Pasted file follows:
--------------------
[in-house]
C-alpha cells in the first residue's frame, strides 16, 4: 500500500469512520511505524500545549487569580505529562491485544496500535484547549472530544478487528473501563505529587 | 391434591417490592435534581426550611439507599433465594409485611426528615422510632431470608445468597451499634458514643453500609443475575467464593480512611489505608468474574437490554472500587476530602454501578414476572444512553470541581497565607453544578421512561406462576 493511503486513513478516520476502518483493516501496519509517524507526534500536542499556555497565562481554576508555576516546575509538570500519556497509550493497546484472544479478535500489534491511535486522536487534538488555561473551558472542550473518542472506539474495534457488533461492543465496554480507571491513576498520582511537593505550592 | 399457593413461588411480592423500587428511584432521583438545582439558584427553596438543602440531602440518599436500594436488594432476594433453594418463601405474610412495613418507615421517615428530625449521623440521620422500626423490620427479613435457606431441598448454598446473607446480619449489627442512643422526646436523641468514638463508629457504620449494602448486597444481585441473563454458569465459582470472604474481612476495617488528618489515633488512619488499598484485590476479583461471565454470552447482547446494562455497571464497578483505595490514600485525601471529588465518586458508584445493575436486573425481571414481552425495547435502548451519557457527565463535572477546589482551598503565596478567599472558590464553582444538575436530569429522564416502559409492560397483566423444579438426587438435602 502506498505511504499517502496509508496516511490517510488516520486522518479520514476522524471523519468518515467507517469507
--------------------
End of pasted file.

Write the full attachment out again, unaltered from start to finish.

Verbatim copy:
[in-house]
C-alpha cells in the first residue's frame, strides 16, 4: 500500500469512520511505524500545549487569580505529562491485544496500535484547549472530544478487528473501563505529587 | 391434591417490592435534581426550611439507599433465594409485611426528615422510632431470608445468597451499634458514643453500609443475575467464593480512611489505608468474574437490554472500587476530602454501578414476572444512553470541581497565607453544578421512561406462576 493511503486513513478516520476502518483493516501496519509517524507526534500536542499556555497565562481554576508555576516546575509538570500519556497509550493497546484472544479478535500489534491511535486522536487534538488555561473551558472542550473518542472506539474495534457488533461492543465496554480507571491513576498520582511537593505550592 | 399457593413461588411480592423500587428511584432521583438545582439558584427553596438543602440531602440518599436500594436488594432476594433453594418463601405474610412495613418507615421517615428530625449521623440521620422500626423490620427479613435457606431441598448454598446473607446480619449489627442512643422526646436523641468514638463508629457504620449494602448486597444481585441473563454458569465459582470472604474481612476495617488528618489515633488512619488499598484485590476479583461471565454470552447482547446494562455497571464497578483505595490514600485525601471529588465518586458508584445493575436486573425481571414481552425495547435502548451519557457527565463535572477546589482551598503565596478567599472558590464553582444538575436530569429522564416502559409492560397483566423444579438426587438435602 502506498505511504499517502496509508496516511490517510488516520486522518479520514476522524471523519468518515467507517469507